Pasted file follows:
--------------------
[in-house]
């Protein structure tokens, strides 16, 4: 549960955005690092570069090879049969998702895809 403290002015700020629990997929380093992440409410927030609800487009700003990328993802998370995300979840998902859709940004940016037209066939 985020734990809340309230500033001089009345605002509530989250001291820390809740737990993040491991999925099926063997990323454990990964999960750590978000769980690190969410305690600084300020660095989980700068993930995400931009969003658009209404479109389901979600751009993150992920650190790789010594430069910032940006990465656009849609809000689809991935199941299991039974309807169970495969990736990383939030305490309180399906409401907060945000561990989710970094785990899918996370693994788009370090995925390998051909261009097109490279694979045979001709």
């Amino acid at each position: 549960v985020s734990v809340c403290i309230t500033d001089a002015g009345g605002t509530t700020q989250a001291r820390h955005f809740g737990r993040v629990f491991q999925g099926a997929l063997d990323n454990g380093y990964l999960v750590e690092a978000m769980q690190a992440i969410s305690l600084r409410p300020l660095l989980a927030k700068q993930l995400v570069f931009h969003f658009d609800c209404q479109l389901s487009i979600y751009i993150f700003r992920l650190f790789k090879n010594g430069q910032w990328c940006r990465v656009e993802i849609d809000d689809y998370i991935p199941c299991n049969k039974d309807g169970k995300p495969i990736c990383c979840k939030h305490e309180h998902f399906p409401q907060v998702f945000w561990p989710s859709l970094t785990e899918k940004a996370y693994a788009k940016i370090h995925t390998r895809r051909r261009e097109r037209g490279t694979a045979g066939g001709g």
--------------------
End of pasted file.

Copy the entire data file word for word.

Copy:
[in-house]
């Protein structure tokens, strides 16, 4: 549960955005690092570069090879049969998702895809 403290002015700020629990997929380093992440409410927030609800487009700003990328993802998370995300979840998902859709940004940016037209066939 985020734990809340309230500033001089009345605002509530989250001291820390809740737990993040491991999925099926063997990323454990990964999960750590978000769980690190969410305690600084300020660095989980700068993930995400931009969003658009209404479109389901979600751009993150992920650190790789010594430069910032940006990465656009849609809000689809991935199941299991039974309807169970495969990736990383939030305490309180399906409401907060945000561990989710970094785990899918996370693994788009370090995925390998051909261009097109490279694979045979001709």
């Amino acid at each position: 549960v985020s734990v809340c403290i309230t500033d001089a002015g009345g605002t509530t700020q989250a001291r820390h955005f809740g737990r993040v629990f491991q999925g099926a997929l063997d990323n454990g380093y990964l999960v750590e690092a978000m769980q690190a992440i969410s305690l600084r409410p300020l660095l989980a927030k700068q993930l995400v570069f931009h969003f658009d609800c209404q479109l389901s487009i979600y751009i993150f700003r992920l650190f790789k090879n010594g430069q910032w990328c940006r990465v656009e993802i849609d809000d689809y998370i991935p199941c299991n049969k039974d309807g169970k995300p495969i990736c990383c979840k939030h305490e309180h998902f399906p409401q907060v998702f945000w561990p989710s859709l970094t785990e899918k940004a996370y693994a788009k940016i370090h995925t390998r895809r051909r261009e097109r037209g490279t694979a045979g066939g001709g």